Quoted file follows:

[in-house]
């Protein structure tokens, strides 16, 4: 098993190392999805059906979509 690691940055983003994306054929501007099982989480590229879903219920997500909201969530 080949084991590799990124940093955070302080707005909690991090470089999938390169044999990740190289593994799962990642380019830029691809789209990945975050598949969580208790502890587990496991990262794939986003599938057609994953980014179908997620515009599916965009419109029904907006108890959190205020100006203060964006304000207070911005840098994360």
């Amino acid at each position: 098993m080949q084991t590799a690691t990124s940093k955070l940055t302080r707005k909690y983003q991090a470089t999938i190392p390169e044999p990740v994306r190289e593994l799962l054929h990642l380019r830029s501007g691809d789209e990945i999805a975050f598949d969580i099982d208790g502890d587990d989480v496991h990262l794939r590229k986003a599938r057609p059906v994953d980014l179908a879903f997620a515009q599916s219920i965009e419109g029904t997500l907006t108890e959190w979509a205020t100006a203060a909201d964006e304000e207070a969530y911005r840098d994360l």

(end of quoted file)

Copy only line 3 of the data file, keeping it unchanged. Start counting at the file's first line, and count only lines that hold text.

């Amino acid at each position: 098993m080949q084991t590799a690691t990124s940093k955070l940055t302080r707005k909690y983003q991090a470089t999938i190392p390169e044999p990740v994306r190289e593994l799962l054929h990642l380019r830029s501007g691809d789209e990945i999805a975050f598949d969580i099982d208790g502890d587990d989480v496991h990262l794939r590229k986003a599938r057609p059906v994953d980014l179908a879903f997620a515009q599916s219920i965009e419109g029904t997500l907006t108890e959190w979509a205020t100006a203060a909201d964006e304000e207070a969530y911005r840098d994360l």